BBC Lines Up Six New Drama Commissions


The BBC has revealed six new commissions for its drama slate, including a series from Candice Carty-Williams, writer of the best-selling novel Queenie.

The original drama Champion, from Carty-Williams, tells the story of what happens when fame collides with family. It is billed as “a love letter to Black British music” set in south London.

Adapted by award-winning journalist Dolly Alderton from her own best-selling memoir of the same name, Everything I Know About Love gives an unflinching account of surviving your 20s. It is touted as a “Sex & The City for millennials,” covering bad dates and squalid flat-shares, heartaches and humiliations, and, most importantly, unbreakable female friendships.

Shane Meadows has set his first-ever BBC television drama with The Gallows Pole, based on the novel of the same name by Benjamin Myers. Set against the backdrop of the coming industrial revolution in 18th-century Yorkshire, the drama fictionalizes the true story of the rise and fall of David Hartley and the Cragg Vale Coiners. Element Pictures (Normal People) is producing.

From two-time BAFTA-winning writer-director Stefan Golaszewski comes Marriage, a four-part drama about a couple who need each other. The series examines in intimate detail the fears, frustrations and salvation of marriage and the comfort that can only be found in togetherness.

Inspired by Cash Carraway’s book Skint Estate, the series Cash Carraway (w/t) is a wild and punky tale of being trapped below the poverty line and doing everything it takes to escape. Daisy May Cooper (This Country) stars.

Adapted by Theresa Ikoko from Nikki May’s soon-to-be-published debut novel of the same name, Wahala follows three thirty-something Nigerian-British female friends living in London, successfully navigating a world that mixes roast dinners with jollof rice. BBC Studios will distribute the series internationally.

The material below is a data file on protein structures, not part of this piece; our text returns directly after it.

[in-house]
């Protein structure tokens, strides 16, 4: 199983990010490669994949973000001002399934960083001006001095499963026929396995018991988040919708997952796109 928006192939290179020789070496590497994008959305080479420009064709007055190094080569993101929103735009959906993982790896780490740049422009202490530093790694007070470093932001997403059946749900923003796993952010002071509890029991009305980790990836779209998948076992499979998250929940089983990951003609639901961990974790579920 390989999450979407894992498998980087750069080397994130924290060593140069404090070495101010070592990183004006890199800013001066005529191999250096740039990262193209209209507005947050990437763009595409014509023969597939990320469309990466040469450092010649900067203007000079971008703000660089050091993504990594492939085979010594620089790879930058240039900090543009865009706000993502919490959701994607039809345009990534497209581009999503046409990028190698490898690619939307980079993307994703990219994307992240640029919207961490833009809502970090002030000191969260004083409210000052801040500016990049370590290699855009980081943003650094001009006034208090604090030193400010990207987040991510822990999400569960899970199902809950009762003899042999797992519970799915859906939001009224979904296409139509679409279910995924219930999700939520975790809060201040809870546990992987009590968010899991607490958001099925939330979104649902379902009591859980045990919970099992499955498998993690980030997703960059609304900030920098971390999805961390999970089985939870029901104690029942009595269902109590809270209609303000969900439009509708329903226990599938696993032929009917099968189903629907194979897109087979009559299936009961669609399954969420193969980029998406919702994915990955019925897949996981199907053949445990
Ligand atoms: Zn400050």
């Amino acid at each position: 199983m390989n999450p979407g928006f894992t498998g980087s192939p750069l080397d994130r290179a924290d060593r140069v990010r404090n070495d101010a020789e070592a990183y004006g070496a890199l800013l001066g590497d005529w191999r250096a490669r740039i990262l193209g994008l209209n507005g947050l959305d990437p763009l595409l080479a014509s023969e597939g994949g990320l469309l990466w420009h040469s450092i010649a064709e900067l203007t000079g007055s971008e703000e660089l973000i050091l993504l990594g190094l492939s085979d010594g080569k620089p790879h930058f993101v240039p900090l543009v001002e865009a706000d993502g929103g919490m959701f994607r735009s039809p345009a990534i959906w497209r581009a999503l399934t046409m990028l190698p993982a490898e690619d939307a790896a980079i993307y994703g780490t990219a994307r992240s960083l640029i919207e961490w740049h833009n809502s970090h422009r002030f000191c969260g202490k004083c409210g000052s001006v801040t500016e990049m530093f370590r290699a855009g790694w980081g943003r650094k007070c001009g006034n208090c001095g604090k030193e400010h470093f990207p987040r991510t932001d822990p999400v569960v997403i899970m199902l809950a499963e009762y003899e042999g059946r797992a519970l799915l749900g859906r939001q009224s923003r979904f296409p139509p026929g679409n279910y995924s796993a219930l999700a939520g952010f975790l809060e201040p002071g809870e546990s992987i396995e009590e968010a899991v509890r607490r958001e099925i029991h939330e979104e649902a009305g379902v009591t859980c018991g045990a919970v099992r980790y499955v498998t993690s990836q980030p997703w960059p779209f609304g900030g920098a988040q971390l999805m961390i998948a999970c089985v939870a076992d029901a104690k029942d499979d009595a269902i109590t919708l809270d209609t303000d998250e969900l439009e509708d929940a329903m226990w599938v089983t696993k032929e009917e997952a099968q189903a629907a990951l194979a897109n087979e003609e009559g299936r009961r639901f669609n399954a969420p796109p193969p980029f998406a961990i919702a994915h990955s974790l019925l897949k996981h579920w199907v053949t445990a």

Piers Wenger, BBC’s director of drama, said: “I am incredibly proud of drama on the BBC and how its popularity, range and ambition is being recognized by viewers and critics alike. Seeing Small Axe, I May Destroy You and Normal People receive a record number of Bafta nominations and Line of Duty becoming the biggest drama of the 21st Century is staggering and humbling.

“We pride ourselves on the creative contribution we make and the value we offer to audiences. We will continue to build on the momentum of recent years to ensure that the BBC is and continues to be the home of the very best of British drama.

“In 2021, there are many places for audiences to access premium content. But it is our commitment to creative risk and our passion for Britain’s stand-out writing talent which ensures that even in the age of global streamers, we are able to win big.

“In the next few months alone, our dramas will feature world-class screen talent such as Emily Blunt, Ben Whishaw, Paul Bettany, Claire Foy, Colin Farrell, Jamie Dornan, David Oyelowo, Gugu Mbatha-Raw and Martin Freeman, as well as rising stars Erin Doherty, Bukky Bakray, Malachi Kirby, Connor Swindells, Shalom Brune-Franklin and Nicôle Lecky. And I’m delighted to announce these new commissions today, from writers who are already striking a chord with the British public: Cash, Dolly and Candice with their incredible books, Theresa with the astounding Rocks, Stefan, who following the huge success of Mum and Him & Her is turning his hand to hour-long drama, and not least of all the legendary Shane Meadows, who is working with the BBC for the first time on a historical drama which is destined to feel utterly of the moment. And finally, I’m thrilled to say we will be working with the unequaled Michaela Coel on another project, more news about that to follow in due course…”